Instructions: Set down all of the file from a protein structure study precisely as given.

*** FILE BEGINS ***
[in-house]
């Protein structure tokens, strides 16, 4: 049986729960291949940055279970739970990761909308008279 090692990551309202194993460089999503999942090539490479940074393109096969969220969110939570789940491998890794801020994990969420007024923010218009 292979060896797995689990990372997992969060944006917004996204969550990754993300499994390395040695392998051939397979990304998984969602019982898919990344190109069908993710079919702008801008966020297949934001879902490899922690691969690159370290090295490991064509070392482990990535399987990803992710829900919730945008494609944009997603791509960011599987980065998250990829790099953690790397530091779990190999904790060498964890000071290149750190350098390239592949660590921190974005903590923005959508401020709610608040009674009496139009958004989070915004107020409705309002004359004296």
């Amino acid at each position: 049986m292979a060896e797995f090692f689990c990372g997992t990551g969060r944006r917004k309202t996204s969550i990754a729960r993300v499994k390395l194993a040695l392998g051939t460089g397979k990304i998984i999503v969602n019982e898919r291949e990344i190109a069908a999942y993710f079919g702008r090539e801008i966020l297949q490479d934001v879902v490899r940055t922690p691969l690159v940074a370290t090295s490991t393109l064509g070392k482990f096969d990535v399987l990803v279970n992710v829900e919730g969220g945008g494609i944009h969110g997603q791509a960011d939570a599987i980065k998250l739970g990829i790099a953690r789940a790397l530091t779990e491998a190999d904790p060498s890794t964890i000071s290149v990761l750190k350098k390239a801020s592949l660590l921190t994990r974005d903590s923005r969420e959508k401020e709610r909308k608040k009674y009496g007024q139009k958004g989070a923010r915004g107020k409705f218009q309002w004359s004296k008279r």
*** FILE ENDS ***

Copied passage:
[in-house]
């Protein structure tokens, strides 16, 4: 049986729960291949940055279970739970990761909308008279 090692990551309202194993460089999503999942090539490479940074393109096969969220969110939570789940491998890794801020994990969420007024923010218009 292979060896797995689990990372997992969060944006917004996204969550990754993300499994390395040695392998051939397979990304998984969602019982898919990344190109069908993710079919702008801008966020297949934001879902490899922690691969690159370290090295490991064509070392482990990535399987990803992710829900919730945008494609944009997603791509960011599987980065998250990829790099953690790397530091779990190999904790060498964890000071290149750190350098390239592949660590921190974005903590923005959508401020709610608040009674009496139009958004989070915004107020409705309002004359004296």
């Amino acid at each position: 049986m292979a060896e797995f090692f689990c990372g997992t990551g969060r944006r917004k309202t996204s969550i990754a729960r993300v499994k390395l194993a040695l392998g051939t460089g397979k990304i998984i999503v969602n019982e898919r291949e990344i190109a069908a999942y993710f079919g702008r090539e801008i966020l297949q490479d934001v879902v490899r940055t922690p691969l690159v940074a370290t090295s490991t393109l064509g070392k482990f096969d990535v399987l990803v279970n992710v829900e919730g969220g945008g494609i944009h969110g997603q791509a960011d939570a599987i980065k998250l739970g990829i790099a953690r789940a790397l530091t779990e491998a190999d904790p060498s890794t964890i000071s290149v990761l750190k350098k390239a801020s592949l660590l921190t994990r974005d903590s923005r969420e959508k401020e709610r909308k608040k009674y009496g007024q139009k958004g989070a923010r915004g107020k409705f218009q309002w004359s004296k008279r």